And remember that the color scheme you choose should be carried through in all your brand collateral—your business’s logo, signage, website design, and business card—to keep messaging consistent.

2. Designing your card

Professional designers have an eye for detail, realizing that they need to strategically use white space and make sure fonts are legible, first and foremost. Color comes into play only after they’ve squared away those design basics.

Logo color

business card with dog paw
Business card design by FishingArtz.

First, take a look at your logo. This will likely be a prominent part of your business card, so you’ll need to choose colors that complement it. Designers pay close attention to the color wheel, choosing colors that are either in the same color family or on opposite sides of the color wheel. If your logo features shades of purple, for instance, you may opt for a shade of orange as contrast.

Color placement

Black and red modern business card
Business card design by Ian Douglas.

Secondly, choose a strategy for your color placement. You can opt to saturate your card with your color of choice or carefully place color throughout. Often the best design involves using color solely on the logo and text, with the contrasting colors setting a tone. You may also choose to saturate one side of your card in the same color you use for your logo on the other.

Paper type

flower watercolor business card
Business card design by HYPdesign.

For non-designers, paper is an often-disregarded part of the design process. But paper plays an important role and can impact how your colors come across on the printed card. Thick stock is recommended, but you’ll also have the choice between glossy or matte. Glossy finish is shiny, reflecting light, so consider that if readability is a concern. Certain lighting conditions may make it difficult to read, especially if you’ve chosen a reflective color like dark blue or black.

Fonts and graphics

business card with graphics
Business card design by Nick Terry.

When choosing colors for your fonts and graphics, remember contrast is key. You want your name and contact details to be easily readable. On a light background black is a safe choice. For any graphics and illustrations that you want to add to your card design, complementing colors work well, such as those from opposing sides of the color wheel. You can also use variations of the same color—dark blue typeface and a bright blue logo, for instance. A crisp white or a deep black background can make the colors of your logo pop. Always remember that readability is the most important feature, but feel free to try out different color combinations until you find one that works.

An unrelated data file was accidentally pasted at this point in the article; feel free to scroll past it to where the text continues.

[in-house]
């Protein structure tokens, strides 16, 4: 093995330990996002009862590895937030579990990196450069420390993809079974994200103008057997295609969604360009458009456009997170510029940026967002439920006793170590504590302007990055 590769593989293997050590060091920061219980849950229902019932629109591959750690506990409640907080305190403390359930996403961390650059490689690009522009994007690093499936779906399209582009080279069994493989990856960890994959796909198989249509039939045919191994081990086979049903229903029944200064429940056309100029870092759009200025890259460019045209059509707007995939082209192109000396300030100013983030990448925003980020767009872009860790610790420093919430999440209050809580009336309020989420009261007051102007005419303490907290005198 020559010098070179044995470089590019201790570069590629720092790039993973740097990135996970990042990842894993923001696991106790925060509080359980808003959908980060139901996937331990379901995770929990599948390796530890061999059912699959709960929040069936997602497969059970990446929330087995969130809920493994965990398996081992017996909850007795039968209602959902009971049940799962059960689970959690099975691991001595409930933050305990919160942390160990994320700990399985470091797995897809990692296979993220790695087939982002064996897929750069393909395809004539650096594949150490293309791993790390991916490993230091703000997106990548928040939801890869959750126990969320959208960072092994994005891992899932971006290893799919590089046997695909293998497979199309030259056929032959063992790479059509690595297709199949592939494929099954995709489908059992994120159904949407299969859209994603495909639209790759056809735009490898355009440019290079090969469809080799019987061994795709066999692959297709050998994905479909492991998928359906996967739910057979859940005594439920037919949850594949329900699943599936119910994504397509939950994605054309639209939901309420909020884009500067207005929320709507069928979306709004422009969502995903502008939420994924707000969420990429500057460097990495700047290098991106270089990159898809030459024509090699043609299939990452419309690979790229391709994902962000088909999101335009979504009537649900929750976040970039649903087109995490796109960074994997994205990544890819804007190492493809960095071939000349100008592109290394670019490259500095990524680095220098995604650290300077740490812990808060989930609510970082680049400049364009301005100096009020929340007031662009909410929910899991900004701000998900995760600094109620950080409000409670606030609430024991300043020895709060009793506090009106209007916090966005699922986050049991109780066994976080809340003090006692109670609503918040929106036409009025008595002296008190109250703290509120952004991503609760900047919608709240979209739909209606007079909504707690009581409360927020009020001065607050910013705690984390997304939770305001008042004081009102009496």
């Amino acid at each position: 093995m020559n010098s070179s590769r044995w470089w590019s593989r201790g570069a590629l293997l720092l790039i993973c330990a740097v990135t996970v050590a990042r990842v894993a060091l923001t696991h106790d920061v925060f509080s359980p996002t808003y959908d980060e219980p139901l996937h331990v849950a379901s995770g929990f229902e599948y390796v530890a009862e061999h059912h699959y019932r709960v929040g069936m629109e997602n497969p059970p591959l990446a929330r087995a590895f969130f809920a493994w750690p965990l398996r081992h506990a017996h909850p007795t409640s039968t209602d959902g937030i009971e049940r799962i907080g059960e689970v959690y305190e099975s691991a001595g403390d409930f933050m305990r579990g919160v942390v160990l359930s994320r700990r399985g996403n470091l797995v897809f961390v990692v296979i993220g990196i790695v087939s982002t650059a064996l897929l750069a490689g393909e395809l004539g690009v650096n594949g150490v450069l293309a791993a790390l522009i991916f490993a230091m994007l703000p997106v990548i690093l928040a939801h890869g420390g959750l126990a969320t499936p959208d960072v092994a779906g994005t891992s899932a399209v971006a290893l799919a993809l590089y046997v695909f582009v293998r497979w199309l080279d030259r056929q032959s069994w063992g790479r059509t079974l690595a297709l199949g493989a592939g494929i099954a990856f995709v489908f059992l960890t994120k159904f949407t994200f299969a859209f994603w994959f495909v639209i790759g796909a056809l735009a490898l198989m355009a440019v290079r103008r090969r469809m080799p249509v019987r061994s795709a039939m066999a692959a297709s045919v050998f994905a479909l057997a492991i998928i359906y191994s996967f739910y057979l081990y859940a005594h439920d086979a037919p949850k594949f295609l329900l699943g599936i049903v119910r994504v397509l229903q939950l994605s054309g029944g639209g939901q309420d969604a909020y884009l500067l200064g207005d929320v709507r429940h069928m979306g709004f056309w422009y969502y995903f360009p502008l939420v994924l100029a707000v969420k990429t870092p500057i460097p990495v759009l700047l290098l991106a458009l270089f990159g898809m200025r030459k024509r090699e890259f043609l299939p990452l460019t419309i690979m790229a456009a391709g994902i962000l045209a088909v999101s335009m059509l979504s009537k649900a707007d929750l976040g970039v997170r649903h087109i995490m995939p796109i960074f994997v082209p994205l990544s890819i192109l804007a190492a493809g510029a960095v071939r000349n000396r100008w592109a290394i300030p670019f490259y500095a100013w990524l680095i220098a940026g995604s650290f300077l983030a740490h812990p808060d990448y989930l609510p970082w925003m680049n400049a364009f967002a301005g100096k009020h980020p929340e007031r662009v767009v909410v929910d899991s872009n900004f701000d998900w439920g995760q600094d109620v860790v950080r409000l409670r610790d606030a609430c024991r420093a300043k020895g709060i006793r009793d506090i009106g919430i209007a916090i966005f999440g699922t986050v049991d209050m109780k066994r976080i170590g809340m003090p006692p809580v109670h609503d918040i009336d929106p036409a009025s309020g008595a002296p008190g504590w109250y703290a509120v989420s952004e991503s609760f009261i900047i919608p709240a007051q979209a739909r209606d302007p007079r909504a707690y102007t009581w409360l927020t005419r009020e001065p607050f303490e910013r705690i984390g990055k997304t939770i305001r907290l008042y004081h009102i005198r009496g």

One-sided vs. two-sided

white business card with red apple
Business card design by pecas.

Once you’re ready to get started, you’ll need to decide whether you want a one-sided or two-sided business card. Condensing the information to one side will keep things concise, as well as being less expensive to print. A single-sided card leaves room on the back for you to write a note, but a two-sided card allows you to put your logo on one side and your contact information on the other. But most importantly, a two-sided card gives you the opportunity to use different colors for each side or the same color, if you feel that makes a better statement.

3. Brand consistency

As important as color and paper choice are in general business card design, there’s nothing general about your own marketing materials. The choices you make should be specific to your own business branding. Before you start, look at your existing marketing collateral. If you’ve decided on a color refresh, you’ll need to put effort into updating your other materials.

modern blue and green card
Business card design by conceptu.

Consider your company culture

In addition to matching your brand marketing, your color choices should be consistent with the type of company culture you project. If you prefer to be all business, your colors should be subdued—think black, white and grey as well as muted blues or greens. But if you’re more fun, choose bright, playful colors or earthy tones for a laid-back look. This will help you naturally attract the type of client who embraces your work environment.

A small piece of paper with a huge impact

Your business card serves as a “calling card” for your company. Your color choices should readily communicate the type of business you run, as well as matching the products or services you provide. Now that you know what to look out for when choosing your business card colors, you’ll be able to make a great impression from the get go. Trust us—with the right colors your card will be the perfect tool to make new business connections and help clients remember your name.